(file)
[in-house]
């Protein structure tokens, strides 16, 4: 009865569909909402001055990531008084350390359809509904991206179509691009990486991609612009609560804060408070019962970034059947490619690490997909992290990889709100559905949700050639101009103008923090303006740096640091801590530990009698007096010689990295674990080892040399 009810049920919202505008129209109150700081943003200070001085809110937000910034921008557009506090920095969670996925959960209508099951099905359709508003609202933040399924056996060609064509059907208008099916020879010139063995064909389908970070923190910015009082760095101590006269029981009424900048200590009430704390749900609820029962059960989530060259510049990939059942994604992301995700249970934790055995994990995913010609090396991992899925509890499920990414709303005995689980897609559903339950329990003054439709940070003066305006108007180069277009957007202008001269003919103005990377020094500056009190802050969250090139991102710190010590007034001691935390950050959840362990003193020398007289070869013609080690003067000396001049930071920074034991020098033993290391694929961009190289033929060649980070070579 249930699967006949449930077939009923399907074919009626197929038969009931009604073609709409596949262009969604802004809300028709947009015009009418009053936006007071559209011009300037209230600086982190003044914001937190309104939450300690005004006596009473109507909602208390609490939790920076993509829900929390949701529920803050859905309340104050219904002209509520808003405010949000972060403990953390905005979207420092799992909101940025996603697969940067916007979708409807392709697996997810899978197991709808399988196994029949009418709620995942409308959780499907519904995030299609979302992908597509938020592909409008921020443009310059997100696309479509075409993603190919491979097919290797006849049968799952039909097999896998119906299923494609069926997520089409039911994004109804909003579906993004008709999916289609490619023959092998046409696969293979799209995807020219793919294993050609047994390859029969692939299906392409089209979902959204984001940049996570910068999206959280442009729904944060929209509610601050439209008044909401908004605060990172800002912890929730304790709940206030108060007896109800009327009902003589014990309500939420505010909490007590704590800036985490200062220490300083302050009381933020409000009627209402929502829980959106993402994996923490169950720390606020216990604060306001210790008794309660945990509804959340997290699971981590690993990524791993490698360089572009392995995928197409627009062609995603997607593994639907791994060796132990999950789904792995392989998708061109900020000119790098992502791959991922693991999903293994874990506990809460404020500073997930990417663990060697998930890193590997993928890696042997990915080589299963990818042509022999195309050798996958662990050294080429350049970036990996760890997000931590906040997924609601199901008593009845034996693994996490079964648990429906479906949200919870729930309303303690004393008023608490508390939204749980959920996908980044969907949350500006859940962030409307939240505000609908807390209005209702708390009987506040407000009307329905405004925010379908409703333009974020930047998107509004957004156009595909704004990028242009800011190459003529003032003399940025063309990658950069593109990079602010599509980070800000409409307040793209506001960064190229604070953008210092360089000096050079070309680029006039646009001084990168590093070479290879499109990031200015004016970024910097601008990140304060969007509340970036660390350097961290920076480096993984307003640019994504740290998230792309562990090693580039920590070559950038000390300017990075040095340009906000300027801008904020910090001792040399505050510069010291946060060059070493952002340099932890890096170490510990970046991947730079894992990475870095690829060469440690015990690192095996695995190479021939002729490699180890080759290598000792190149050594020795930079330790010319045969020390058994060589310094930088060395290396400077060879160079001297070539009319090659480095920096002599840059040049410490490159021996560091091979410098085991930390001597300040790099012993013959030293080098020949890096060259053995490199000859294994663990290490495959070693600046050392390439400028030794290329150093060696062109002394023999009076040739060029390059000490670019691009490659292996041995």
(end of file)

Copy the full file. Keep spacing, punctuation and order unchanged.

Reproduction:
[in-house]
């Protein structure tokens, strides 16, 4: 009865569909909402001055990531008084350390359809509904991206179509691009990486991609612009609560804060408070019962970034059947490619690490997909992290990889709100559905949700050639101009103008923090303006740096640091801590530990009698007096010689990295674990080892040399 009810049920919202505008129209109150700081943003200070001085809110937000910034921008557009506090920095969670996925959960209508099951099905359709508003609202933040399924056996060609064509059907208008099916020879010139063995064909389908970070923190910015009082760095101590006269029981009424900048200590009430704390749900609820029962059960989530060259510049990939059942994604992301995700249970934790055995994990995913010609090396991992899925509890499920990414709303005995689980897609559903339950329990003054439709940070003066305006108007180069277009957007202008001269003919103005990377020094500056009190802050969250090139991102710190010590007034001691935390950050959840362990003193020398007289070869013609080690003067000396001049930071920074034991020098033993290391694929961009190289033929060649980070070579 249930699967006949449930077939009923399907074919009626197929038969009931009604073609709409596949262009969604802004809300028709947009015009009418009053936006007071559209011009300037209230600086982190003044914001937190309104939450300690005004006596009473109507909602208390609490939790920076993509829900929390949701529920803050859905309340104050219904002209509520808003405010949000972060403990953390905005979207420092799992909101940025996603697969940067916007979708409807392709697996997810899978197991709808399988196994029949009418709620995942409308959780499907519904995030299609979302992908597509938020592909409008921020443009310059997100696309479509075409993603190919491979097919290797006849049968799952039909097999896998119906299923494609069926997520089409039911994004109804909003579906993004008709999916289609490619023959092998046409696969293979799209995807020219793919294993050609047994390859029969692939299906392409089209979902959204984001940049996570910068999206959280442009729904944060929209509610601050439209008044909401908004605060990172800002912890929730304790709940206030108060007896109800009327009902003589014990309500939420505010909490007590704590800036985490200062220490300083302050009381933020409000009627209402929502829980959106993402994996923490169950720390606020216990604060306001210790008794309660945990509804959340997290699971981590690993990524791993490698360089572009392995995928197409627009062609995603997607593994639907791994060796132990999950789904792995392989998708061109900020000119790098992502791959991922693991999903293994874990506990809460404020500073997930990417663990060697998930890193590997993928890696042997990915080589299963990818042509022999195309050798996958662990050294080429350049970036990996760890997000931590906040997924609601199901008593009845034996693994996490079964648990429906479906949200919870729930309303303690004393008023608490508390939204749980959920996908980044969907949350500006859940962030409307939240505000609908807390209005209702708390009987506040407000009307329905405004925010379908409703333009974020930047998107509004957004156009595909704004990028242009800011190459003529003032003399940025063309990658950069593109990079602010599509980070800000409409307040793209506001960064190229604070953008210092360089000096050079070309680029006039646009001084990168590093070479290879499109990031200015004016970024910097601008990140304060969007509340970036660390350097961290920076480096993984307003640019994504740290998230792309562990090693580039920590070559950038000390300017990075040095340009906000300027801008904020910090001792040399505050510069010291946060060059070493952002340099932890890096170490510990970046991947730079894992990475870095690829060469440690015990690192095996695995190479021939002729490699180890080759290598000792190149050594020795930079330790010319045969020390058994060589310094930088060395290396400077060879160079001297070539009319090659480095920096002599840059040049410490490159021996560091091979410098085991930390001597300040790099012993013959030293080098020949890096060259053995490199000859294994663990290490495959070693600046050392390439400028030794290329150093060696062109002394023999009076040739060029390059000490670019691009490659292996041995």